The oft-delayed trial of a 95-year-old former SS medic who served at the Auschwitz death camp finally opened on Monday in Germany, The Associated Press reports.
The trial of Hubert Zafke, scheduled to start in February at the Neubrandenburg state court in northeastern Germany, had been postponed three times after presiding Judge Klaus Kabisch determined Zafke wasn’t well enough to participate, based on a doctor’s assessment.
Even as the trial began however, lingering questions about whether the 95-year-old is fit enough for the proceedings to continue.
The retired farmer has suffered from stress and high blood pressure and had suicidal thoughts, the court was told. Already in 2015, the Neubrandenburg court ruled against bringing the case to trial due to Zafke’s health, but a higher court overturned that, saying that the trial could go ahead if the sessions were limited.
Zafke was examined again Monday morning ahead of the court session, and Kabisch decided to proceed, according to AP.
His trial is one of several against Nazi war criminals in recent years, as German prosecutors have attempted to bring surviving Holocaust perpetrators to justice while there is still time.
The crackdown on Nazi war criminals began following the 2011 Munich trial of John Demjanjuk, a Nazi war criminal charged of assisting in the murder of 28,060 people at the Sobibor death camp and sentenced to five years.
Zafke was pushed into court in a wheelchair on Monday, holding a wooden cane in his hand, and made no comment as the charges against him were read, saying only “yes” that he had understood them, the dpa news agency reported.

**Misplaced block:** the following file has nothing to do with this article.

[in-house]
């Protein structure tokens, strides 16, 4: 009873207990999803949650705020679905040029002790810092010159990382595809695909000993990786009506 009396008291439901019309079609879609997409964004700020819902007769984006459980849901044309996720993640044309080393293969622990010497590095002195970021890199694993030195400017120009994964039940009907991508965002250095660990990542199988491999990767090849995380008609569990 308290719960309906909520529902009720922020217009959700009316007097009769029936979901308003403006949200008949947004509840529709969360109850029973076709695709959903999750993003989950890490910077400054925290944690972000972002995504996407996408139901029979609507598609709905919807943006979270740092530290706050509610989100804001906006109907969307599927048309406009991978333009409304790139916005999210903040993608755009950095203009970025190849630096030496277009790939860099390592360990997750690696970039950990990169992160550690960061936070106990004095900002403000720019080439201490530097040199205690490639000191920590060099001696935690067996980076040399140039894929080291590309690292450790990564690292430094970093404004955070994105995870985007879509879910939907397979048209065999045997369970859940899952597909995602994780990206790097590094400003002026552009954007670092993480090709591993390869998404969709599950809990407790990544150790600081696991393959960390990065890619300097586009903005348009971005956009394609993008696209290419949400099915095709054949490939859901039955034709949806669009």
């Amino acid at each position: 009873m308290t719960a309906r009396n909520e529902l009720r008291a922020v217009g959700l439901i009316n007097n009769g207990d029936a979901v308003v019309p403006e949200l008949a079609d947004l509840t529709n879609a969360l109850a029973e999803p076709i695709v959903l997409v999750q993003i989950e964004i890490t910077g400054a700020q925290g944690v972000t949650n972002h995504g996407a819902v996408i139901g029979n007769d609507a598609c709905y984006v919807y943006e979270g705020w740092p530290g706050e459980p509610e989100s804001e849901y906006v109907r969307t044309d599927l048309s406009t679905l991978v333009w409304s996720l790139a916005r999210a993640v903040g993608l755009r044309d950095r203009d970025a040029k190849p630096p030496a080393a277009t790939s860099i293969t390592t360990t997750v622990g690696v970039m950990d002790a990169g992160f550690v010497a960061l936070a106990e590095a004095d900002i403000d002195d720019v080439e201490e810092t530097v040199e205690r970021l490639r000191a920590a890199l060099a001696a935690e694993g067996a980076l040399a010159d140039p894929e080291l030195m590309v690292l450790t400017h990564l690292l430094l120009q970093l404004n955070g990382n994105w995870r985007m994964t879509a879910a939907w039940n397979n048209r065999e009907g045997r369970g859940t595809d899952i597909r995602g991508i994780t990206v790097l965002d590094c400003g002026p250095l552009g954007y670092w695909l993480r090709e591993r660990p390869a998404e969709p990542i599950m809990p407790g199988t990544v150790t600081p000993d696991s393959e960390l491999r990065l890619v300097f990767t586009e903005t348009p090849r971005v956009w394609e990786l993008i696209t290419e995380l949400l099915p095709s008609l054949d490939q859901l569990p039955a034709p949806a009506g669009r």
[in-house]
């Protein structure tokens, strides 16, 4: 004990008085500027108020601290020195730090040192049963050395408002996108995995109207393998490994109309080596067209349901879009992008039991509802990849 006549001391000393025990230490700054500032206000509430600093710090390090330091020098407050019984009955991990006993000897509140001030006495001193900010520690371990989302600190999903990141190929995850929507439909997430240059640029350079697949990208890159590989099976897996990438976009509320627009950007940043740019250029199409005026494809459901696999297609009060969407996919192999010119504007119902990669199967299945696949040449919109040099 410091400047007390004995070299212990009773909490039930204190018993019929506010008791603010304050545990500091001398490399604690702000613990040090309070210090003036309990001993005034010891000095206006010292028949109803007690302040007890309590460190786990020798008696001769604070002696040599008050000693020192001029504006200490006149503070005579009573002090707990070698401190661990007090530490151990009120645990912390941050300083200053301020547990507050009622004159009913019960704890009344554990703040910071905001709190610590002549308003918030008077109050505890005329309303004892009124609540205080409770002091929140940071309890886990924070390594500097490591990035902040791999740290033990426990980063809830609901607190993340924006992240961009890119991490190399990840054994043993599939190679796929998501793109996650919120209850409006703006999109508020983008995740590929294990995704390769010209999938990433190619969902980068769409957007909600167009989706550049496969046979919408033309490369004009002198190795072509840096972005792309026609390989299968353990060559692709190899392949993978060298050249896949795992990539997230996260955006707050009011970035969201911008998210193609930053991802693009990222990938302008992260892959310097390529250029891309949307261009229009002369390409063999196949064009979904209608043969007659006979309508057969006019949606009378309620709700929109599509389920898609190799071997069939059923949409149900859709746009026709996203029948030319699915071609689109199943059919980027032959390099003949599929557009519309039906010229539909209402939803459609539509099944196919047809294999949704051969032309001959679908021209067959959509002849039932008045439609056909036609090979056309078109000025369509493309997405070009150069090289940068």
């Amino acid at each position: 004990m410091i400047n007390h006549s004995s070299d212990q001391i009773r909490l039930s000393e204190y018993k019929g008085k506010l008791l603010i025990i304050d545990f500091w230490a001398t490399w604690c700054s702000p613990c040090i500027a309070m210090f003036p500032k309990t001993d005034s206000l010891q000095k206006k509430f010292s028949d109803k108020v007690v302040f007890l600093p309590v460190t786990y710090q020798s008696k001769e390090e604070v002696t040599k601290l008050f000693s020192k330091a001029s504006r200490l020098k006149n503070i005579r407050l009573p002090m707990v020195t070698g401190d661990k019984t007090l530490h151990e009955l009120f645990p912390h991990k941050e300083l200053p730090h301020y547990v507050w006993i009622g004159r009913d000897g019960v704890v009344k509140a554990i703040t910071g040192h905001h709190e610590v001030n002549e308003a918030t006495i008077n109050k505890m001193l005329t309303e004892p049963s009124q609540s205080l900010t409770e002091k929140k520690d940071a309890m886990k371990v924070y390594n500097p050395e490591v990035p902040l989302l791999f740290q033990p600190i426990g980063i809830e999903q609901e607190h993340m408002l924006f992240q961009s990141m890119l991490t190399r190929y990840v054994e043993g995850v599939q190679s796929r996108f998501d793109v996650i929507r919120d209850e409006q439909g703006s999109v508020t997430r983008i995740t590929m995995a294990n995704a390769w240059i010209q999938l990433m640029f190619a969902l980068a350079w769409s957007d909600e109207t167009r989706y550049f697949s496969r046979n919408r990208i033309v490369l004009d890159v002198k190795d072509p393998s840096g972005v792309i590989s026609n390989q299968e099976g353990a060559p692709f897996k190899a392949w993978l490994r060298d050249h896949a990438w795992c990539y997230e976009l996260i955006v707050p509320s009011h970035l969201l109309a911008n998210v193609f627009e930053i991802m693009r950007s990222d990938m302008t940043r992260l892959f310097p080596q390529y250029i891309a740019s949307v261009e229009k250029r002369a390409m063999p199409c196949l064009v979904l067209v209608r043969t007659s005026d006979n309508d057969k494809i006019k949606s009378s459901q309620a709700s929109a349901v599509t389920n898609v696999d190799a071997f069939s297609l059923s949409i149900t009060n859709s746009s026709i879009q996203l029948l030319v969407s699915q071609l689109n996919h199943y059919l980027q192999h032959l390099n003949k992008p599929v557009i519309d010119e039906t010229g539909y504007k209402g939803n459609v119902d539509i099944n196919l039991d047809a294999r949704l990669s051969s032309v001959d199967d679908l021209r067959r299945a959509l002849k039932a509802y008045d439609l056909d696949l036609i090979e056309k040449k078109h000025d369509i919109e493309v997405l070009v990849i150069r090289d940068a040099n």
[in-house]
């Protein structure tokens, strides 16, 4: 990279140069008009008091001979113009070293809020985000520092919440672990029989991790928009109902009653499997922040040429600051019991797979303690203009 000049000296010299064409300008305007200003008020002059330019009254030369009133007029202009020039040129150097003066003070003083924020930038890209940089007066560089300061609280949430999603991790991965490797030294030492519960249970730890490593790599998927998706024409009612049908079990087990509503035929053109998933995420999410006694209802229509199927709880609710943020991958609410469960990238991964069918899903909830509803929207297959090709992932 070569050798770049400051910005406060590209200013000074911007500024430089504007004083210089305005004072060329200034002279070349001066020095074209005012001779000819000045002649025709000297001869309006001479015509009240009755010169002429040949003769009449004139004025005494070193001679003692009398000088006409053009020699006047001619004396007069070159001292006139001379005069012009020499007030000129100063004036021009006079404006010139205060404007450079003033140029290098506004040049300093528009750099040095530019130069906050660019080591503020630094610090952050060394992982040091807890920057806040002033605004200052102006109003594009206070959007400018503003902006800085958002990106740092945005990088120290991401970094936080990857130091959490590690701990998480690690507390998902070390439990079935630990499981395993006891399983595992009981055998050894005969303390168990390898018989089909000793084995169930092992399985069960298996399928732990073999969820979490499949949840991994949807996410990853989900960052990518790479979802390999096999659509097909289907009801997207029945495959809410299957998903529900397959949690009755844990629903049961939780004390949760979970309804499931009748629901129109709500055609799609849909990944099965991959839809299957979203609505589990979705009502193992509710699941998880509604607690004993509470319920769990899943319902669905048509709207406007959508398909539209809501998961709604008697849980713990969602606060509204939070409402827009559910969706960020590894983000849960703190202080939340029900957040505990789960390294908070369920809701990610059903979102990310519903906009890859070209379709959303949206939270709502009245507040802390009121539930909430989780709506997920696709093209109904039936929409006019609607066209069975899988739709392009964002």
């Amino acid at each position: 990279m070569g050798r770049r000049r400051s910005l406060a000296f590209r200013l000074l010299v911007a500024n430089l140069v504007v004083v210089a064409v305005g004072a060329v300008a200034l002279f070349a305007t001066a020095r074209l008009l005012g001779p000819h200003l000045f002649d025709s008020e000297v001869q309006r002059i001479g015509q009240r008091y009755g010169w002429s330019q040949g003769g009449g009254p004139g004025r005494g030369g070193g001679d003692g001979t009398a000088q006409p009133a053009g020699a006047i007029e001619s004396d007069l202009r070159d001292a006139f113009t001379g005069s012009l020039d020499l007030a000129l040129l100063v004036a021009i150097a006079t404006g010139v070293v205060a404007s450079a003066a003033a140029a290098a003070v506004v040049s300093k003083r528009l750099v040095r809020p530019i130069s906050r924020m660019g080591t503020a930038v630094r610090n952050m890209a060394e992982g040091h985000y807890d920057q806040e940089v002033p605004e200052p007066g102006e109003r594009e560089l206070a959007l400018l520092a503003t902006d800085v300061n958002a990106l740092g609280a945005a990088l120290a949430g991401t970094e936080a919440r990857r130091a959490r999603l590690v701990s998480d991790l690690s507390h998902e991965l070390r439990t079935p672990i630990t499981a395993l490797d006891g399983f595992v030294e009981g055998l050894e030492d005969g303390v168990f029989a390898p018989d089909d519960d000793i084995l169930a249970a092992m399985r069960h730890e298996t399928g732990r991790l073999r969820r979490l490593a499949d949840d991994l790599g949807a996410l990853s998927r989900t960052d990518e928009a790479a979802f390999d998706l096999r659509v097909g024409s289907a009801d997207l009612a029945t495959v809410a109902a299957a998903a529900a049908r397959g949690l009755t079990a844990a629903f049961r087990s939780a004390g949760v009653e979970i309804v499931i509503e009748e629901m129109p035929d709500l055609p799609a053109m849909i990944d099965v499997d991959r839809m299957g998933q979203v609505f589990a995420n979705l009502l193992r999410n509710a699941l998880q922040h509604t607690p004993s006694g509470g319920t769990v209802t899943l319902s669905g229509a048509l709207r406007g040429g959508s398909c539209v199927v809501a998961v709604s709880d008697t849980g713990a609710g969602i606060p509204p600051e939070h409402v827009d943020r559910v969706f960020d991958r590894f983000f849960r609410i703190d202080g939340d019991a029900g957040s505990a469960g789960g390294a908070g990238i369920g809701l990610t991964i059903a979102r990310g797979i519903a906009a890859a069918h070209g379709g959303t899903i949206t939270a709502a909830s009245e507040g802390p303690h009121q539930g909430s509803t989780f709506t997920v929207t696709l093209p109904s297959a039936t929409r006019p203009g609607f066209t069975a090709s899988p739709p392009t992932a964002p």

As the trial opened, prosecutors and attorneys representing Auschwitz victims who are co-plaintiffs both filed motions accusing Kabisch of bias for his previous rulings on Zafke’s health, asking for his removal.
Prosecutors argued in their motion that Kabisch never intended for the trial to start, noting — among other things — that no Auschwitz survivors had been invited to testify, as is common in such proceedings, dpa reported.
Monday’s session was ended after two hours when a medic noted that Zafke’s blood pressure had risen to an elevated 160:90.
Zafke is charged with 3,681 counts of accessory to murder for allegedly helping the Auschwitz death camp in Nazi-occupied Poland function, according to AP.
The charges stem from a one-month period in 1944 and involve the deaths of Jews who arrived in 14 train transports, among them one that brought Anne Frank and her family to the camp. Frank died later at Bergen-Belsen, and Zafke is not charged over her death.